Schema therapy was originally created for people who might not have had success with other forms of psychotherapy, or who have been diagnosed with a personality disorder like BPD. But it's also a great choice for anyone who is sensitive, highly emotional, or struggles to trust.
What is schema therapy?
The idea behind schema therapy is that we are not 'faulty' if we consistently act in ways we regret. We are simply caught in a self-defeating way of perceiving ourselves and others that we learned when growing up.
This 'life trap', or 'schema', can be identified and changed, and we can start, instead, to live out more useful perspectives.
An example of a 'schema'
A common schema is the 'abandonment schema'. If childhood sexual abuse left you feeling flawed, you might constantly sabotage good relationships because you'd rather leave first than go through the pain of being abandoned.
There are actually eighteen identified schemas. Your schema therapist will help you identify which ones are the themes of your life, what caused you to be caught in such patterns, and how to now make different choices for yourself.
How is schema therapy different than other talk therapies?
Schema therapy involves a more dependent client-therapist relationship than that of other talking therapies, but one that will always be kept within professional boundaries.
This warm, honest relationship is called 'limited reparenting'. A very supportive connection, it allows you to experience the attachment and trust with another you needed but did not receive as a child.
Take a step towards finally changing your patterns today
Thinking about embarking on a course of schema therapy sessions in one of our London clinics in the City, at London Bridge, or on Harley Street? Then contact us by phone, or book an initial consultation online now.
What results can I expect?
Schema therapy can offer you these benefits:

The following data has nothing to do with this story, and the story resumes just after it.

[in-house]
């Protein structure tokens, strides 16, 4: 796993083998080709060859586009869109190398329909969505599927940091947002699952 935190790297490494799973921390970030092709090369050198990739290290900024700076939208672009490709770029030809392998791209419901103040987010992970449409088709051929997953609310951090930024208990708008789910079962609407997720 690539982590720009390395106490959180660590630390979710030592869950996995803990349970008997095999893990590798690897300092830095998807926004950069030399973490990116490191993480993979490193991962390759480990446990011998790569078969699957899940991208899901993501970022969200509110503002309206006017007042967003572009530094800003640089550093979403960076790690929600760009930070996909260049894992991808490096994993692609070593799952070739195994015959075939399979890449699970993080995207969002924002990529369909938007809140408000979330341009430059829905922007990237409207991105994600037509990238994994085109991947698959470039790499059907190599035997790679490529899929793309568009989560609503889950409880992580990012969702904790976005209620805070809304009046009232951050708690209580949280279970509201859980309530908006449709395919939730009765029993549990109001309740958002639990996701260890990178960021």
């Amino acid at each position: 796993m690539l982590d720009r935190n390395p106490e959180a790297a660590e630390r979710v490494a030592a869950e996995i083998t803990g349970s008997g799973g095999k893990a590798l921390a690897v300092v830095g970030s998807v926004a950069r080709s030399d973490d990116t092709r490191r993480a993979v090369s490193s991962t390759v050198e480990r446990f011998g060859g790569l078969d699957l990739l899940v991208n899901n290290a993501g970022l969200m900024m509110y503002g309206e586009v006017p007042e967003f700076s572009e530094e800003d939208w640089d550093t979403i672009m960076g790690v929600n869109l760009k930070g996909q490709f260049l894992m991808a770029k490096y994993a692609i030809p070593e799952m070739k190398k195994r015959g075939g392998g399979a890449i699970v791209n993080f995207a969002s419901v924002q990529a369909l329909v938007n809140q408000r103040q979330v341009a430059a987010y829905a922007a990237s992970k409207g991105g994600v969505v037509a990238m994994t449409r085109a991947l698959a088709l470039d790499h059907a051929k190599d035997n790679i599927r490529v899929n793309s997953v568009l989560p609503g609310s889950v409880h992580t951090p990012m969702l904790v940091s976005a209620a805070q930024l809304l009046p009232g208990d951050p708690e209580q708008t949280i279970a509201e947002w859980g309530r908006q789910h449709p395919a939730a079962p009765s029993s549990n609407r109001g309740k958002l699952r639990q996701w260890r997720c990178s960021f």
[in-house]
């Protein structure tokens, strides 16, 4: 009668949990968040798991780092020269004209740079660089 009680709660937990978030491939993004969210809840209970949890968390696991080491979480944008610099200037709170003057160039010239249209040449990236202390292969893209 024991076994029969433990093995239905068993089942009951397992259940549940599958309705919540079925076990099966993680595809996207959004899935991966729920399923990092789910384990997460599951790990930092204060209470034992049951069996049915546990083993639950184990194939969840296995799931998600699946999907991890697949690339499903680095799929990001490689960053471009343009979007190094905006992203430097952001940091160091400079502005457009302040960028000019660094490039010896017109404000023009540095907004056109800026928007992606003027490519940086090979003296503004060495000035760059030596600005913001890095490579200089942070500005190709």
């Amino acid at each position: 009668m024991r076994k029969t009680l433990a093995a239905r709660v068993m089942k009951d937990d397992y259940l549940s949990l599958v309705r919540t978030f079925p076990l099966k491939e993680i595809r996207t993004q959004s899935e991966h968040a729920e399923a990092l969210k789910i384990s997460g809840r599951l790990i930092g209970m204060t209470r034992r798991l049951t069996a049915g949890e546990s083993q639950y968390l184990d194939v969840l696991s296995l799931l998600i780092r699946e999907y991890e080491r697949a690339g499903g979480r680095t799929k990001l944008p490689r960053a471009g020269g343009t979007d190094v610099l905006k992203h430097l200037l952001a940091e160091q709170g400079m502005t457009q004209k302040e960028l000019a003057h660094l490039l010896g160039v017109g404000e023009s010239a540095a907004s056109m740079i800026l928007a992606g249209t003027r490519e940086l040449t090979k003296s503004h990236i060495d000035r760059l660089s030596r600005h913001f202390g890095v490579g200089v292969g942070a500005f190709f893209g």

- finally understand why you act the way you do
- become less reactive in the face of challenges
- feel more in control of your life
- let go of repressed emotions that have been holding you back
- improve your relationships with others
- understand your personal needs
- start to trust others and yourself more
- feel more confident in who you are.
Borderline personality disorder treatment
Schema therapy is shown by research to be very effective for borderline personality disorder (BPD)1. It is also thought to help with several other personality disorders, such as narcissistic personality disorder (NPD).
What other issues does schema therapy help with?
Schema therapy can also prove useful if you suffer from the following:
- anger issues
- anxious attachement
- childhood trauma
- emotional dysregulation
- fear of intimacy
- low self-esteem
- relationship issues
- bad habits
- trust problems.
Changing unhealthy patterns at last – the Harley Therapy™ approach
Ready to work with a talk therapist who really understands your sensitivity and your trust issues?
All our schema therapists have a minimum of ten years postgraduate experience, have trained in not one but several forms of therapy at top UK institutions, and are deeply passionate about what they do. Book a first session now and stop feeling so alone and misunderstood.
- What is schema therapy, and can it help you break your patterns?
- What is a schema in psychology?
- What treatments work for BPD?
- Dating someone with borderline personality disorder
- Compassion for borderline personality disorder (BPD).
1Bakos DS, Gallo AE, Wainer R (2015). Systematic review of the clinical effectiveness of schema therapy. Contemp Behav Health Care 1: doi: 10.15761/CBHC.1000104.View the Experts
What school of psychotherapeutic thought does schema therapy come from?
It combines elements of attachment therapy, cognitive therapy, psychodynamic therapy, and gestalt therapy.
What is the difference between schema therapy and CBT?
CBT therapy focuses on the cycle between your thoughts, feelings, actions, and moods. The idea with CBT is that by changing one part of this cycle, such as your thoughts or your actions, you then change your moods. Schema therapy does borrow from cognitive therapies the idea that the ways we think and act determine how we feel about ourselves and our lives. But it doesn't see the cycle as arising from just our thinking, but from a maladaptive way of coping we learned as a child that keeps us trapped in a negative pattern. We must identify this 'schema', then work to change it.
What is the goal of schema therapy?
The main goal is to help you to overcome your self-sabotaging ways of being and lead a happier, more productive life. Schema therapy also aims to help you even if other therapies have failed you.